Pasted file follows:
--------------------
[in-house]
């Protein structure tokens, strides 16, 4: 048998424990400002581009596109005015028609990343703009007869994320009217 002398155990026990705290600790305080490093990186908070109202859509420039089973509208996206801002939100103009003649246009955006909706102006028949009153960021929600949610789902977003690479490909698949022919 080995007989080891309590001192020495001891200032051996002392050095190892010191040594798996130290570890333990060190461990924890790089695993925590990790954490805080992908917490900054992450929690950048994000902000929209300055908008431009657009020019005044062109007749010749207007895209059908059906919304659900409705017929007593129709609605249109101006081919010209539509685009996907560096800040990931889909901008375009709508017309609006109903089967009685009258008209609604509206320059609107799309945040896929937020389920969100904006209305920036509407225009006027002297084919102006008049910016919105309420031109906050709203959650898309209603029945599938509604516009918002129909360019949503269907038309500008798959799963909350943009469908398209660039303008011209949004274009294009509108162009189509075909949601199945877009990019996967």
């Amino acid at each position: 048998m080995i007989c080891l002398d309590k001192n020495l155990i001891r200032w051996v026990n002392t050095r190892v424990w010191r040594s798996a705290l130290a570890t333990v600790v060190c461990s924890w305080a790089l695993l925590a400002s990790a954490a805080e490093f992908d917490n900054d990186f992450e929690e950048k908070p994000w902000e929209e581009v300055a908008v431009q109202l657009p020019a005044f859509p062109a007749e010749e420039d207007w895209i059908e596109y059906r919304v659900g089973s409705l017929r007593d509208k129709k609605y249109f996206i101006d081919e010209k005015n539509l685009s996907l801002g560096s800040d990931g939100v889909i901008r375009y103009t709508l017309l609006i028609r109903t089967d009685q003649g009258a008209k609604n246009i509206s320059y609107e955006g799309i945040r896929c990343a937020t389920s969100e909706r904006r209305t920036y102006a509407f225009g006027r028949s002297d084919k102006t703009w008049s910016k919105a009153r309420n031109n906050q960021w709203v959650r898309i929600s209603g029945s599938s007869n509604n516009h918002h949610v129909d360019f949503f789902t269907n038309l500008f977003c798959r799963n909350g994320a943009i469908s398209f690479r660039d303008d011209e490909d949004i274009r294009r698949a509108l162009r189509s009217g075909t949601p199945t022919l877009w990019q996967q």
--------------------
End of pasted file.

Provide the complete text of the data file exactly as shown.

[in-house]
């Protein structure tokens, strides 16, 4: 048998424990400002581009596109005015028609990343703009007869994320009217 002398155990026990705290600790305080490093990186908070109202859509420039089973509208996206801002939100103009003649246009955006909706102006028949009153960021929600949610789902977003690479490909698949022919 080995007989080891309590001192020495001891200032051996002392050095190892010191040594798996130290570890333990060190461990924890790089695993925590990790954490805080992908917490900054992450929690950048994000902000929209300055908008431009657009020019005044062109007749010749207007895209059908059906919304659900409705017929007593129709609605249109101006081919010209539509685009996907560096800040990931889909901008375009709508017309609006109903089967009685009258008209609604509206320059609107799309945040896929937020389920969100904006209305920036509407225009006027002297084919102006008049910016919105309420031109906050709203959650898309209603029945599938509604516009918002129909360019949503269907038309500008798959799963909350943009469908398209660039303008011209949004274009294009509108162009189509075909949601199945877009990019996967």
């Amino acid at each position: 048998m080995i007989c080891l002398d309590k001192n020495l155990i001891r200032w051996v026990n002392t050095r190892v424990w010191r040594s798996a705290l130290a570890t333990v600790v060190c461990s924890w305080a790089l695993l925590a400002s990790a954490a805080e490093f992908d917490n900054d990186f992450e929690e950048k908070p994000w902000e929209e581009v300055a908008v431009q109202l657009p020019a005044f859509p062109a007749e010749e420039d207007w895209i059908e596109y059906r919304v659900g089973s409705l017929r007593d509208k129709k609605y249109f996206i101006d081919e010209k005015n539509l685009s996907l801002g560096s800040d990931g939100v889909i901008r375009y103009t709508l017309l609006i028609r109903t089967d009685q003649g009258a008209k609604n246009i509206s320059y609107e955006g799309i945040r896929c990343a937020t389920s969100e909706r904006r209305t920036y102006a509407f225009g006027r028949s002297d084919k102006t703009w008049s910016k919105a009153r309420n031109n906050q960021w709203v959650r898309i929600s209603g029945s599938s007869n509604n516009h918002h949610v129909d360019f949503f789902t269907n038309l500008f977003c798959r799963n909350g994320a943009i469908s398209f690479r660039d303008d011209e490909d949004i274009r294009r698949a509108l162009r189509s009217g075909t949601p199945t022919l877009w990019q996967q």